AIGLE, Switzerland — Chris Froome was cleared of doping by the International Cycling Union on Monday, a decision that could allow him to pursue a record-tying fifth Tour de France title later this week.
Froome had been racing under the cloud of a potential ban after a urine sample he provided at the Vuelta a España in September showed a concentration of the asthma drug salbutamol that was twice the permitted level.
A cycling union statement said the World Anti-Doping Agency accepted that Froome’s sample results did not constitute an adverse analytical finding; therefore, the cycling union decided “to close the proceedings against Mr. Froome.”
The Tour begins Saturday, and race organizers were reportedly denying Froome entry. The cycling union said it received WADA’s position on Thursday.
“I have never doubted that this case would be dismissed for the simple reason that I have known throughout I did nothing wrong,” Froome said.
His use of asthma medication has been well documented, and he has often been spotted using inhalers during races.
WADA rules state that an athlete can be cleared for excessive salbutamol use if he proves that it was due to an appropriate therapeutic dosage.
“I have suffered with asthma since childhood,” Froome said. “I know exactly what the rules are regarding my asthma medication and I only ever use my puffer to manage my symptoms within the permissible limits.”
With one more Tour victory, Froome can match the record of five shared by Jacques Anquetil, Eddy Merckx, Bernard Hinault and Miguel Indurain.
“Today’s ruling draws a line,” Froome said. “It means we can all move on and focus on the Tour de France.”
Le Monde on Sunday reported that the Tour organizer, A.S.O., had informed Team Sky, Froome’s team, that it was forbidding Froome from entering the race until the doping case had been decided.
The tour director, Christian Prudhomme, told L’Equipe that Froome would be on the starting line on Saturday in the Vendee region.
“The proceedings we had started to prevent damage to the image is void because sporting authorities are stating no foul has been made,” Prudhomme said. “So be it. He will be on the starting line because the U.C.I. and WADA finally gave an answer.”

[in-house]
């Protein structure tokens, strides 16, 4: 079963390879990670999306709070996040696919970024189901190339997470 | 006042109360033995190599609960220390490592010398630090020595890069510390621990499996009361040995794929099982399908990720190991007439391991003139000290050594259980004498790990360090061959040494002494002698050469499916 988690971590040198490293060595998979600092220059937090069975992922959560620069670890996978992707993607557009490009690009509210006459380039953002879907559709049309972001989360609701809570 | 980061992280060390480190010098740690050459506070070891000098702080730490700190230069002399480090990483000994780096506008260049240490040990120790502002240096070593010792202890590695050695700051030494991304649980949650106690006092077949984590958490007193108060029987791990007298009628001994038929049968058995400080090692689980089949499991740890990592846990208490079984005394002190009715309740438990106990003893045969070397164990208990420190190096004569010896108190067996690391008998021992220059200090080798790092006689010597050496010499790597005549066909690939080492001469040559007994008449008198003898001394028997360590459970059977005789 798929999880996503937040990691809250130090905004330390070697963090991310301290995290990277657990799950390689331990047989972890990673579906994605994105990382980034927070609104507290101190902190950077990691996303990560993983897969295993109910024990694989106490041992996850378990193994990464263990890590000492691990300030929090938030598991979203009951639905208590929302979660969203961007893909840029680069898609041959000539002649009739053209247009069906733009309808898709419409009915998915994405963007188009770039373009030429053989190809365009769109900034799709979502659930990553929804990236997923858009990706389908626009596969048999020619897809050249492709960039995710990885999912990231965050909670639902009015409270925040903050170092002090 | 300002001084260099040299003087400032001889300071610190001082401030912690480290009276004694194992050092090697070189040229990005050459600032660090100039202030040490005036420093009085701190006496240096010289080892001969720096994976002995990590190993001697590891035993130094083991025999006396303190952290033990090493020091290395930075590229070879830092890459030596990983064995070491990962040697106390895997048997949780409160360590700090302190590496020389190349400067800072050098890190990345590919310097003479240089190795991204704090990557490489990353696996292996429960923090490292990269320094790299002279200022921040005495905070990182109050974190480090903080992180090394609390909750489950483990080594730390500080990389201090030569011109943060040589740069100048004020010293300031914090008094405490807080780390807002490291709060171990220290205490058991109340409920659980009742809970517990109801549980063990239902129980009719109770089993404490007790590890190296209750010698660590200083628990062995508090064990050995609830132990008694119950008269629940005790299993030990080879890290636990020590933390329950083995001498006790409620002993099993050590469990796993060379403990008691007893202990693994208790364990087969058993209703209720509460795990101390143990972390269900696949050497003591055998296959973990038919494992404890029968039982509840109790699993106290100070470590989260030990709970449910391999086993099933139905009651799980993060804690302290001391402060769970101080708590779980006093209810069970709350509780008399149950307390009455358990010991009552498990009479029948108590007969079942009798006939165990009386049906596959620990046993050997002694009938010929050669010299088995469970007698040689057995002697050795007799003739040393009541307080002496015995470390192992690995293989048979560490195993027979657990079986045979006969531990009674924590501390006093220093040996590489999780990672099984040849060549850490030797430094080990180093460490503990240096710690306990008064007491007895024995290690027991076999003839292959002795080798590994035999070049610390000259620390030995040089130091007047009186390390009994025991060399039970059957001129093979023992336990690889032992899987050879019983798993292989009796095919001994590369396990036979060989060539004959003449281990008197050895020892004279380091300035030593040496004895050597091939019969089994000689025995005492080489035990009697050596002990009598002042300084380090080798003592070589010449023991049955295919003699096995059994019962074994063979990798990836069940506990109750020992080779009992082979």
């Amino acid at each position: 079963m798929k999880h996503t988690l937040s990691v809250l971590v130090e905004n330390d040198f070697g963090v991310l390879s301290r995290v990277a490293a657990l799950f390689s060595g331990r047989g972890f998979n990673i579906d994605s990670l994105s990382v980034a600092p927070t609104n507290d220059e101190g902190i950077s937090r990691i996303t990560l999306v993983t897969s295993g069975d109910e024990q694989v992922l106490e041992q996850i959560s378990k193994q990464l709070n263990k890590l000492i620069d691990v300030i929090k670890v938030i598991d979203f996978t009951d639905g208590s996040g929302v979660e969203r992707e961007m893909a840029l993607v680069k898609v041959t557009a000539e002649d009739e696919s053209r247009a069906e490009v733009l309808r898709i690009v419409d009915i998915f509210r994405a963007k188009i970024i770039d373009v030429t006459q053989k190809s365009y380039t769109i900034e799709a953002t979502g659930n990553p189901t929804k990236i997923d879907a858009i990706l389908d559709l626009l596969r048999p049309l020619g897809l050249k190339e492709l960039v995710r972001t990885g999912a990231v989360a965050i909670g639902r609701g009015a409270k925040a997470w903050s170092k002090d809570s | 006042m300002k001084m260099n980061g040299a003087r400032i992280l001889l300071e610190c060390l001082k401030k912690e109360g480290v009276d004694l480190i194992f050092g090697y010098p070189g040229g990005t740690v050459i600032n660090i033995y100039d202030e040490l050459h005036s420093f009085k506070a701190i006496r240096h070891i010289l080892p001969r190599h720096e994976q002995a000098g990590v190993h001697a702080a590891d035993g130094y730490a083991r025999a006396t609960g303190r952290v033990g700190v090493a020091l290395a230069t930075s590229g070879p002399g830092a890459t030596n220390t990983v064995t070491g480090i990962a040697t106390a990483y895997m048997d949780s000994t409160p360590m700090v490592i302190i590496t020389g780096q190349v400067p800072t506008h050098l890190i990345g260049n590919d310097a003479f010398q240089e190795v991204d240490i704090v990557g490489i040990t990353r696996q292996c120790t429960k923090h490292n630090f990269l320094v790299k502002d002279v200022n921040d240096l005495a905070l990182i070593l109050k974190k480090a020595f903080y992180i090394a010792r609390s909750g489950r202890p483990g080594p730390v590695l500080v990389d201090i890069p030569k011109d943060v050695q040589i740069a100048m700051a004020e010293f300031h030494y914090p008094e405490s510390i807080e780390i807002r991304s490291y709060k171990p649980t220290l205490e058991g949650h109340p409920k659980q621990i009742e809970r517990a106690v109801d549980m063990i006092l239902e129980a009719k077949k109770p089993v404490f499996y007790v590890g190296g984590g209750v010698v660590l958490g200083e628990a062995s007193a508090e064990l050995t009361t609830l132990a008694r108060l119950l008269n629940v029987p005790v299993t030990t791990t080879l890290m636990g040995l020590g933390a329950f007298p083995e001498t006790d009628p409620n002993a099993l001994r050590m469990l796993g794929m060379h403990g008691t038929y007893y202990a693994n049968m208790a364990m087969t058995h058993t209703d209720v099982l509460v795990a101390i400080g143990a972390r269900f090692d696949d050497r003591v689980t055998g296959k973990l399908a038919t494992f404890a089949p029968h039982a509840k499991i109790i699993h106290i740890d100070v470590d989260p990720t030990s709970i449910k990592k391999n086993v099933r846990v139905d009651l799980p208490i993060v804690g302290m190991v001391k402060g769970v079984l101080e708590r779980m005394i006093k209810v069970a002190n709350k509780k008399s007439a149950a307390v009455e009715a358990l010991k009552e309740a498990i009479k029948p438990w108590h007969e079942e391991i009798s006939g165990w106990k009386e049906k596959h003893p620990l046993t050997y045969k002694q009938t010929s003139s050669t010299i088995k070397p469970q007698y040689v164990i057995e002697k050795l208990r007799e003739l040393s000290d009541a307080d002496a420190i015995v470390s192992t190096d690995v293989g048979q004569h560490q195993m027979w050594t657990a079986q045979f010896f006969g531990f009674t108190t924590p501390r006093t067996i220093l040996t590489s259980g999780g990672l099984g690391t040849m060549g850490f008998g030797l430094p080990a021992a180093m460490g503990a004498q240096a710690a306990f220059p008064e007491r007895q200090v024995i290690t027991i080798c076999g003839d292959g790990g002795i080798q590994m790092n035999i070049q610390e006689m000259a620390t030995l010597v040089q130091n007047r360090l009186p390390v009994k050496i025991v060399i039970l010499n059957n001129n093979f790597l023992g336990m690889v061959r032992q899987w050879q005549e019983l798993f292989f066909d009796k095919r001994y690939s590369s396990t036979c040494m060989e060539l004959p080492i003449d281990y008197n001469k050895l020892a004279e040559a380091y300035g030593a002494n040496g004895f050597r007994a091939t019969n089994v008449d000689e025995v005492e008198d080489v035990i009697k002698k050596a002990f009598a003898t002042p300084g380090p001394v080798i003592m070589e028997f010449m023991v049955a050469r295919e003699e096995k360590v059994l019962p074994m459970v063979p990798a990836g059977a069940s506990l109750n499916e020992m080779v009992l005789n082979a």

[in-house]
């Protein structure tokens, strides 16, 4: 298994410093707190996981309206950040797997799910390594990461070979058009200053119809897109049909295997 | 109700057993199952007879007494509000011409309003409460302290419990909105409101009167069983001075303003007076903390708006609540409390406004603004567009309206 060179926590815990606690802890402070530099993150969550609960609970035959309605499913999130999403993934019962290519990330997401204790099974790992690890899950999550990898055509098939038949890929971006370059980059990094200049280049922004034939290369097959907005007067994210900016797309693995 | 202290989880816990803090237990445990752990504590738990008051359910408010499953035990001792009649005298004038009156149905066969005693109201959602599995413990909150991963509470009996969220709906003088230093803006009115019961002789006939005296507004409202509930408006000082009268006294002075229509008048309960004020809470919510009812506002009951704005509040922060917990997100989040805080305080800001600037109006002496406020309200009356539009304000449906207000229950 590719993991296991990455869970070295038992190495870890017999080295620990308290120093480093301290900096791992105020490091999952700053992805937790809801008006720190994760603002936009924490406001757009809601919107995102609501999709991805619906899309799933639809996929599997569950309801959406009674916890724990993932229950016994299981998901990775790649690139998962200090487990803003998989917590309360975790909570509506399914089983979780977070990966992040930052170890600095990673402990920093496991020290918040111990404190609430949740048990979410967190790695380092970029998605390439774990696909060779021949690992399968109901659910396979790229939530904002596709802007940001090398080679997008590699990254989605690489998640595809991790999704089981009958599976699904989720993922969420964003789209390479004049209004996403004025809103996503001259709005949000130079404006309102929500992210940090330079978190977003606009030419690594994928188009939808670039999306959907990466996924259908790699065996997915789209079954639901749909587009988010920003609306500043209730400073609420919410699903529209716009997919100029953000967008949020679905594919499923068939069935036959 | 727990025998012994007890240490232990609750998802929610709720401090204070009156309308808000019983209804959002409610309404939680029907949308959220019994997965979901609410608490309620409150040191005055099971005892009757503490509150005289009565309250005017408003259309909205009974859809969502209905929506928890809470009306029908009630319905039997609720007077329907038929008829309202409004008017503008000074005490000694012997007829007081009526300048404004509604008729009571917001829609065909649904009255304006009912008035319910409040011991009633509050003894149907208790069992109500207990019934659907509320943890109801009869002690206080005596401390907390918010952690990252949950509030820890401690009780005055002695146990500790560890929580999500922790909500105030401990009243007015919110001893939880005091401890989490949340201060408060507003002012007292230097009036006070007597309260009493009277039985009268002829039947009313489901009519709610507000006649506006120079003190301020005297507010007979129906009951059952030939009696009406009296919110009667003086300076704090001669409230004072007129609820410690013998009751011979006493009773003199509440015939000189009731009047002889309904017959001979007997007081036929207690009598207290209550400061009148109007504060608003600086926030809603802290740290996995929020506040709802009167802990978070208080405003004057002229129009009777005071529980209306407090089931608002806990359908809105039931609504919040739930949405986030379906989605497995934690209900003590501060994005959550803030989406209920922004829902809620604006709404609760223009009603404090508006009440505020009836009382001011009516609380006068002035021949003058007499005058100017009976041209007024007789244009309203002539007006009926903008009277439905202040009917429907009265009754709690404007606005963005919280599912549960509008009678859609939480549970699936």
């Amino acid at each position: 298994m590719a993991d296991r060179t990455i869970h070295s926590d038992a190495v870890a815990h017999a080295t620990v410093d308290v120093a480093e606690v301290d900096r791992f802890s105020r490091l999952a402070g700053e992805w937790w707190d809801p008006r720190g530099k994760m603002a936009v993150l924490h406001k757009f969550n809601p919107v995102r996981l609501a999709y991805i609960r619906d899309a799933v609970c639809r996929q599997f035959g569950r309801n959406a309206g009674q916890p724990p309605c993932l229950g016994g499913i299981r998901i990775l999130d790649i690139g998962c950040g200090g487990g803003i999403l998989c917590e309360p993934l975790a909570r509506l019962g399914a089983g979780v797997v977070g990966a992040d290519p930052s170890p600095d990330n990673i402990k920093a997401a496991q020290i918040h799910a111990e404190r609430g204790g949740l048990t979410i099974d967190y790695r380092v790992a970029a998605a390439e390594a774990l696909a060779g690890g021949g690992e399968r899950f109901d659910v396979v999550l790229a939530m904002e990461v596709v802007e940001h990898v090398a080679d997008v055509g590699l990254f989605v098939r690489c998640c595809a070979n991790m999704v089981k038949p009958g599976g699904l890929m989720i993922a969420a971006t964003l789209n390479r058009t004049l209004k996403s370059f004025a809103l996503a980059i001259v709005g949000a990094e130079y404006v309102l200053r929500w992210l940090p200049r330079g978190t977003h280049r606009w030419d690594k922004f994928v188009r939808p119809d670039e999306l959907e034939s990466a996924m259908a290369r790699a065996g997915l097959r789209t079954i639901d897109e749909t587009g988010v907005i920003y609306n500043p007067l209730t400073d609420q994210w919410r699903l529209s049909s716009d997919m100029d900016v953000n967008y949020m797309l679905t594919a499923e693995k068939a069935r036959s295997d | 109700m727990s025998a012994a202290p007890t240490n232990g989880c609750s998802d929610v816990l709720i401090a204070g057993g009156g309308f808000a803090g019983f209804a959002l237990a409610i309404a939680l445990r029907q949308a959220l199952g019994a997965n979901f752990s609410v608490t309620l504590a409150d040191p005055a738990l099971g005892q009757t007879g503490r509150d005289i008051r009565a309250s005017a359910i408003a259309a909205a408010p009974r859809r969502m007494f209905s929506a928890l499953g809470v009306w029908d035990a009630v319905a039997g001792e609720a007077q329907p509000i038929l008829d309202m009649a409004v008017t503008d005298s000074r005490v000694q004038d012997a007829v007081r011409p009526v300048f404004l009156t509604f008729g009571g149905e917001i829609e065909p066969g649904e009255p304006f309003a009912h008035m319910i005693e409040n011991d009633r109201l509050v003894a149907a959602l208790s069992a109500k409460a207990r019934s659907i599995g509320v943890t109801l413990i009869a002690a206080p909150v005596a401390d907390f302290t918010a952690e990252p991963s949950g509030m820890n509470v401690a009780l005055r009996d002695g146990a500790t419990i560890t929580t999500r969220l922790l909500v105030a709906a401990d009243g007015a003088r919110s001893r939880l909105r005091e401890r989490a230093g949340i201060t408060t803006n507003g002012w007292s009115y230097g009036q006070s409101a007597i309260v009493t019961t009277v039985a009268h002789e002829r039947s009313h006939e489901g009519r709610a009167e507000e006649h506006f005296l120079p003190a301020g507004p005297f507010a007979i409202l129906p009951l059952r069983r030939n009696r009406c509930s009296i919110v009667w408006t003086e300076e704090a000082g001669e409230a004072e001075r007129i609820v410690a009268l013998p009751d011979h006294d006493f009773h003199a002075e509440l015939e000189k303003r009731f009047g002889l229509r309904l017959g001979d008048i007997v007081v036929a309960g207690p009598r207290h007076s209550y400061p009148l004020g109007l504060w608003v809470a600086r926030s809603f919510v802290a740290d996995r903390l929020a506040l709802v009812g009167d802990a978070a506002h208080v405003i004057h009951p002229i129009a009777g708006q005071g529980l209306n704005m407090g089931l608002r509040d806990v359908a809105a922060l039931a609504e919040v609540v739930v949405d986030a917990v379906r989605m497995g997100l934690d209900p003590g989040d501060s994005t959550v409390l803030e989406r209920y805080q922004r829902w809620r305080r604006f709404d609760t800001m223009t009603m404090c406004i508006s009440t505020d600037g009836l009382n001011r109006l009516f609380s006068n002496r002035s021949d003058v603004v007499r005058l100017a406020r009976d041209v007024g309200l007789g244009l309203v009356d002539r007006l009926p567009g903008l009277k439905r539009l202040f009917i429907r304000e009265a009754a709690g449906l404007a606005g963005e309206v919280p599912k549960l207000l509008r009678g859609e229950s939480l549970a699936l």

A.S.O. also runs the Vuelta through a company called Unipublic. In a statement, Unipublic said it was “satisfied because we finally have a ruling and because we finally know who the winner of the 2017 Vuelta is.”
Monday’s decision means Froome will be able to hold onto the Giro d’Italia trophy he won in May, which gave him three straight Grand Tour titles.
“It is a ruling we accept and will uphold,” Unipublic said. “Having said that, there needs to be an analysis about the length of time this case took, which was much longer than what we had hoped for.”
Prudhomme also complained about the lengthy procedure and called for new rules, hoping that in the future so-called abnormal test results would lead to provisional bans.
The U.C.I. ruling is a controversial one because Alessandro Petacchi in 2007 and Diego Ulissi in 2014 were banned for excessive salbutamol use.
“We have always had total confidence in Chris and his integrity,” said Dave Brailsford, the Team Sky principal. “This is why we decided that it was right for Chris to continue racing, in line with U.C.I. rules, while the process was ongoing.”
He added: “There are complex medical and physiological issues which affect the metabolism and excretion of salbutamol. The same individual can exhibit significant variations in test results taken over multiple days while using exactly the same amount of salbutamol.”
A review of Froome’s 21 test results from the Vuelta revealed that the Stage 18 result was within his expected range of variation, Brailsford said.